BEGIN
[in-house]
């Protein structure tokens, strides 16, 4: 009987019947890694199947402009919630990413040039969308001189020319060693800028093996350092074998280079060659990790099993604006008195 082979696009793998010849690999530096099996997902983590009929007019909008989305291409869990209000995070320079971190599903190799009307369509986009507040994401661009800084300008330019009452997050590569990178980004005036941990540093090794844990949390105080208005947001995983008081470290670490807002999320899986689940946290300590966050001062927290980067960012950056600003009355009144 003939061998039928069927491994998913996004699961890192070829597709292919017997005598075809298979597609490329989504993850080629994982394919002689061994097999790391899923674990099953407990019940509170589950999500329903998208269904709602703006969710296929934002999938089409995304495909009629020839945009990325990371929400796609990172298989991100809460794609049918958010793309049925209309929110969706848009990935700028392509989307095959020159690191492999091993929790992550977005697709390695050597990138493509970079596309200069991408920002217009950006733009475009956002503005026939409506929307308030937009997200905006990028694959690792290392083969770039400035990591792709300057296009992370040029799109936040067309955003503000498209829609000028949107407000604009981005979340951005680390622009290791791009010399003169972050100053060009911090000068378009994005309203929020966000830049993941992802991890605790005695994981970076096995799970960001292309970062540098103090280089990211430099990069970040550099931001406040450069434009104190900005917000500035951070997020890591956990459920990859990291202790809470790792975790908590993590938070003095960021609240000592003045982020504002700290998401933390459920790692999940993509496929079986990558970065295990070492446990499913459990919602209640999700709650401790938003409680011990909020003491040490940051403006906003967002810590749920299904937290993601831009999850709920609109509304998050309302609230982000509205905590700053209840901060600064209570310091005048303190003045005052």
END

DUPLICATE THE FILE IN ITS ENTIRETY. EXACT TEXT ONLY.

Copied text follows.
[in-house]
């Protein structure tokens, strides 16, 4: 009987019947890694199947402009919630990413040039969308001189020319060693800028093996350092074998280079060659990790099993604006008195 082979696009793998010849690999530096099996997902983590009929007019909008989305291409869990209000995070320079971190599903190799009307369509986009507040994401661009800084300008330019009452997050590569990178980004005036941990540093090794844990949390105080208005947001995983008081470290670490807002999320899986689940946290300590966050001062927290980067960012950056600003009355009144 003939061998039928069927491994998913996004699961890192070829597709292919017997005598075809298979597609490329989504993850080629994982394919002689061994097999790391899923674990099953407990019940509170589950999500329903998208269904709602703006969710296929934002999938089409995304495909009629020839945009990325990371929400796609990172298989991100809460794609049918958010793309049925209309929110969706848009990935700028392509989307095959020159690191492999091993929790992550977005697709390695050597990138493509970079596309200069991408920002217009950006733009475009956002503005026939409506929307308030937009997200905006990028694959690792290392083969770039400035990591792709300057296009992370040029799109936040067309955003503000498209829609000028949107407000604009981005979340951005680390622009290791791009010399003169972050100053060009911090000068378009994005309203929020966000830049993941992802991890605790005695994981970076096995799970960001292309970062540098103090280089990211430099990069970040550099931001406040450069434009104190900005917000500035951070997020890591956990459920990859990291202790809470790792975790908590993590938070003095960021609240000592003045982020504002700290998401933390459920790692999940993509496929079986990558970065295990070492446990499913459990919602209640999700709650401790938003409680011990909020003491040490940051403006906003967002810590749920299904937290993601831009999850709920609109509304998050309302609230982000509205905590700053209840901060600064209570310091005048303190003045005052």